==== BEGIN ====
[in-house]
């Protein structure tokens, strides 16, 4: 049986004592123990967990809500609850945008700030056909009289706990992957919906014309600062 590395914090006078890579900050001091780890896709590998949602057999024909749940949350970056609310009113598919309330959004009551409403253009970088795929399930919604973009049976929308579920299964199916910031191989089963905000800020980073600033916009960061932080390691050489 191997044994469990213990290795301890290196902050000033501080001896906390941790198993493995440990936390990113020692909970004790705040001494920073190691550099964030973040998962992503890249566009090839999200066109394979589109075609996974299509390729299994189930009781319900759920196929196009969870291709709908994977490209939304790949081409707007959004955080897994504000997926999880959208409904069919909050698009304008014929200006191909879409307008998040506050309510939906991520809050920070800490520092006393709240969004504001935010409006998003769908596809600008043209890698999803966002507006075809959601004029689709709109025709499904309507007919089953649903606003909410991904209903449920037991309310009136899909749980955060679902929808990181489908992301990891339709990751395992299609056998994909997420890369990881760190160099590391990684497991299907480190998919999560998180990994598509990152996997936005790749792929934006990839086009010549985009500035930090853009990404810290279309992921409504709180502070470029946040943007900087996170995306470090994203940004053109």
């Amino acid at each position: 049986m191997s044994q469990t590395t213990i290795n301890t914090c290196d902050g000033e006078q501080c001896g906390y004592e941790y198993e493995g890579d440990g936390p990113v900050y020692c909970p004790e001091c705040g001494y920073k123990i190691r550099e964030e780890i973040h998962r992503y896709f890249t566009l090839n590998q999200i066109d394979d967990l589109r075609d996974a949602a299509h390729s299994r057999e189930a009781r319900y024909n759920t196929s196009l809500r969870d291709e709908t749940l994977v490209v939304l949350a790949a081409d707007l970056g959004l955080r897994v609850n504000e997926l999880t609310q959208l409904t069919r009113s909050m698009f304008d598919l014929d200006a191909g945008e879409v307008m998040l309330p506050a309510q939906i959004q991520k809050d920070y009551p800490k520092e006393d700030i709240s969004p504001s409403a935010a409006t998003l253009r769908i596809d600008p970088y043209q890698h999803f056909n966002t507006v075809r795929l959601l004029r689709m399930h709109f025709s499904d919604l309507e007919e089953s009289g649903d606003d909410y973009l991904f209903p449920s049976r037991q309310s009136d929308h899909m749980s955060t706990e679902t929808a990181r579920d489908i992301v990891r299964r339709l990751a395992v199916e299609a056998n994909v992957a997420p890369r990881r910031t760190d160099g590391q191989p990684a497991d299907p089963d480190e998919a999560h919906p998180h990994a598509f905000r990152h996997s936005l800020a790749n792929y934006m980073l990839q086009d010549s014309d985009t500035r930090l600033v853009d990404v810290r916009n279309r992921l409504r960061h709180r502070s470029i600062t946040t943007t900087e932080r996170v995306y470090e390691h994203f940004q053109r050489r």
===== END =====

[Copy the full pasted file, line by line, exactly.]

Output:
[in-house]
């Protein structure tokens, strides 16, 4: 049986004592123990967990809500609850945008700030056909009289706990992957919906014309600062 590395914090006078890579900050001091780890896709590998949602057999024909749940949350970056609310009113598919309330959004009551409403253009970088795929399930919604973009049976929308579920299964199916910031191989089963905000800020980073600033916009960061932080390691050489 191997044994469990213990290795301890290196902050000033501080001896906390941790198993493995440990936390990113020692909970004790705040001494920073190691550099964030973040998962992503890249566009090839999200066109394979589109075609996974299509390729299994189930009781319900759920196929196009969870291709709908994977490209939304790949081409707007959004955080897994504000997926999880959208409904069919909050698009304008014929200006191909879409307008998040506050309510939906991520809050920070800490520092006393709240969004504001935010409006998003769908596809600008043209890698999803966002507006075809959601004029689709709109025709499904309507007919089953649903606003909410991904209903449920037991309310009136899909749980955060679902929808990181489908992301990891339709990751395992299609056998994909997420890369990881760190160099590391990684497991299907480190998919999560998180990994598509990152996997936005790749792929934006990839086009010549985009500035930090853009990404810290279309992921409504709180502070470029946040943007900087996170995306470090994203940004053109």
């Amino acid at each position: 049986m191997s044994q469990t590395t213990i290795n301890t914090c290196d902050g000033e006078q501080c001896g906390y004592e941790y198993e493995g890579d440990g936390p990113v900050y020692c909970p004790e001091c705040g001494y920073k123990i190691r550099e964030e780890i973040h998962r992503y896709f890249t566009l090839n590998q999200i066109d394979d967990l589109r075609d996974a949602a299509h390729s299994r057999e189930a009781r319900y024909n759920t196929s196009l809500r969870d291709e709908t749940l994977v490209v939304l949350a790949a081409d707007l970056g959004l955080r897994v609850n504000e997926l999880t609310q959208l409904t069919r009113s909050m698009f304008d598919l014929d200006a191909g945008e879409v307008m998040l309330p506050a309510q939906i959004q991520k809050d920070y009551p800490k520092e006393d700030i709240s969004p504001s409403a935010a409006t998003l253009r769908i596809d600008p970088y043209q890698h999803f056909n966002t507006v075809r795929l959601l004029r689709m399930h709109f025709s499904d919604l309507e007919e089953s009289g649903d606003d909410y973009l991904f209903p449920s049976r037991q309310s009136d929308h899909m749980s955060t706990e679902t929808a990181r579920d489908i992301v990891r299964r339709l990751a395992v199916e299609a056998n994909v992957a997420p890369r990881r910031t760190d160099g590391q191989p990684a497991d299907p089963d480190e998919a999560h919906p998180h990994a598509f905000r990152h996997s936005l800020a790749n792929y934006m980073l990839q086009d010549s014309d985009t500035r930090l600033v853009d990404v810290r916009n279309r992921l409504r960061h709180r502070s470029i600062t946040t943007t900087e932080r996170v995306y470090e390691h994203f940004q053109r050489r």